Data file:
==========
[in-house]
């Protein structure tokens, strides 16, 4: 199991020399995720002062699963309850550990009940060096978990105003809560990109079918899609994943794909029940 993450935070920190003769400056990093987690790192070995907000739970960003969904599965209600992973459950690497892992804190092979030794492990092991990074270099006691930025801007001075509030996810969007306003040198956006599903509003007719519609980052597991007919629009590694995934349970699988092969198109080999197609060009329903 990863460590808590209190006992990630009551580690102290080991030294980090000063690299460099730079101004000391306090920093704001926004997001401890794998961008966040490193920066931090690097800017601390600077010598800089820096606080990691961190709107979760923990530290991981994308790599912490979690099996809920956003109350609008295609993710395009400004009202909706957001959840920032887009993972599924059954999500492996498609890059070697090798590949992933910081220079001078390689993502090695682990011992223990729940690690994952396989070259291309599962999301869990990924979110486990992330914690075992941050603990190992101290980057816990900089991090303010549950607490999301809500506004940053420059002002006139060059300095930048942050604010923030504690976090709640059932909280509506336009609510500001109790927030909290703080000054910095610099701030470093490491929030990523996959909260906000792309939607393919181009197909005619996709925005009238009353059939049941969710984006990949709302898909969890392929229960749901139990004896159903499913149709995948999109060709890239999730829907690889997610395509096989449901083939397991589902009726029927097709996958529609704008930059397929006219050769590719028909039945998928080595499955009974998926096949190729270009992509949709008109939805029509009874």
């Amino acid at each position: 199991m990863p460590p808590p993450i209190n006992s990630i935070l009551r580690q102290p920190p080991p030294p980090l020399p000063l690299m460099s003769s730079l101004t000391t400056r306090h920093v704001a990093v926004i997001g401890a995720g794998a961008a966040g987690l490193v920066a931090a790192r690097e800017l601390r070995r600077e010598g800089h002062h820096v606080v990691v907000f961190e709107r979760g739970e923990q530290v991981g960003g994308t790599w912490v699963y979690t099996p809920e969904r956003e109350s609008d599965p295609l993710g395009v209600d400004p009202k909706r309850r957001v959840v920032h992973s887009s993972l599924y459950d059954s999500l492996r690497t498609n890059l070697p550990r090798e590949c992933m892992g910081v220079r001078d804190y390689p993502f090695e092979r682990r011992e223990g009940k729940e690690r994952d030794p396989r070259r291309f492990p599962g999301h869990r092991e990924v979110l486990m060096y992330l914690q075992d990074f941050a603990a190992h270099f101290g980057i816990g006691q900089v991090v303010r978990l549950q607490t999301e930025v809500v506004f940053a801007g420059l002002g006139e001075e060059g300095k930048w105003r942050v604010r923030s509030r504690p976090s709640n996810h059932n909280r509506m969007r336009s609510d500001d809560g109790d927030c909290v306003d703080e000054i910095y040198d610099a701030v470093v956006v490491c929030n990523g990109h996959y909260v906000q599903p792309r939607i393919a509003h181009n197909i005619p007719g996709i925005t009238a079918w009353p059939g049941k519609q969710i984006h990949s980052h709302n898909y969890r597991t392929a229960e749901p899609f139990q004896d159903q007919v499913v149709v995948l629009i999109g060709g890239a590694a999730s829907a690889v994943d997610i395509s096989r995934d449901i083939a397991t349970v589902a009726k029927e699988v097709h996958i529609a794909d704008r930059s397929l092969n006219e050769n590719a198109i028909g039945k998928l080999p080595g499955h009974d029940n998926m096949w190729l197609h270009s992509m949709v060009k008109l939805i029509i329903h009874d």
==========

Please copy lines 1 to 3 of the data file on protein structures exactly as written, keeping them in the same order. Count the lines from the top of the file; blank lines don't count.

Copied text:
[in-house]
């Protein structure tokens, strides 16, 4: 199991020399995720002062699963309850550990009940060096978990105003809560990109079918899609994943794909029940 993450935070920190003769400056990093987690790192070995907000739970960003969904599965209600992973459950690497892992804190092979030794492990092991990074270099006691930025801007001075509030996810969007306003040198956006599903509003007719519609980052597991007919629009590694995934349970699988092969198109080999197609060009329903 990863460590808590209190006992990630009551580690102290080991030294980090000063690299460099730079101004000391306090920093704001926004997001401890794998961008966040490193920066931090690097800017601390600077010598800089820096606080990691961190709107979760923990530290991981994308790599912490979690099996809920956003109350609008295609993710395009400004009202909706957001959840920032887009993972599924059954999500492996498609890059070697090798590949992933910081220079001078390689993502090695682990011992223990729940690690994952396989070259291309599962999301869990990924979110486990992330914690075992941050603990190992101290980057816990900089991090303010549950607490999301809500506004940053420059002002006139060059300095930048942050604010923030504690976090709640059932909280509506336009609510500001109790927030909290703080000054910095610099701030470093490491929030990523996959909260906000792309939607393919181009197909005619996709925005009238009353059939049941969710984006990949709302898909969890392929229960749901139990004896159903499913149709995948999109060709890239999730829907690889997610395509096989449901083939397991589902009726029927097709996958529609704008930059397929006219050769590719028909039945998928080595499955009974998926096949190729270009992509949709008109939805029509009874």
């Amino acid at each position: 199991m990863p460590p808590p993450i209190n006992s990630i935070l009551r580690q102290p920190p080991p030294p980090l020399p000063l690299m460099s003769s730079l101004t000391t400056r306090h920093v704001a990093v926004i997001g401890a995720g794998a961008a966040g987690l490193v920066a931090a790192r690097e800017l601390r070995r600077e010598g800089h002062h820096v606080v990691v907000f961190e709107r979760g739970e923990q530290v991981g960003g994308t790599w912490v699963y979690t099996p809920e969904r956003e109350s609008d599965p295609l993710g395009v209600d400004p009202k909706r309850r957001v959840v920032h992973s887009s993972l599924y459950d059954s999500l492996r690497t498609n890059l070697p550990r090798e590949c992933m892992g910081v220079r001078d804190y390689p993502f090695e092979r682990r011992e223990g009940k729940e690690r994952d030794p396989r070259r291309f492990p599962g999301h869990r092991e990924v979110l486990m060096y992330l914690q075992d990074f941050a603990a190992h270099f101290g980057i816990g006691q900089v991090v303010r978990l549950q607490t999301e930025v809500v506004f940053a801007g420059l002002g006139e001075e060059g300095k930048w105003r942050v604010r923030s509030r504690p976090s709640n996810h059932n909280r509506m969007r336009s609510d500001d809560g109790d927030c909290v306003d703080e000054i910095y040198d610099a701030v470093v956006v490491c929030n990523g990109h996959y909260v906000q599903p792309r939607i393919a509003h181009n197909i005619p007719g996709i925005t009238a079918w009353p059939g049941k519609q969710i984006h990949s980052h709302n898909y969890r597991t392929a229960e749901p899609f139990q004896d159903q007919v499913v149709v995948l629009i999109g060709g890239a590694a999730s829907a690889v994943d997610i395509s096989r995934d449901i083939a397991t349970v589902a009726k029927e699988v097709h996958i529609a794909d704008r930059s397929l092969n006219e050769n590719a198109i028909g039945k998928l080999p080595g499955h009974d029940n998926m096949w190729l197609h270009s992509m949709v060009k008109l939805i029509i329903h009874d």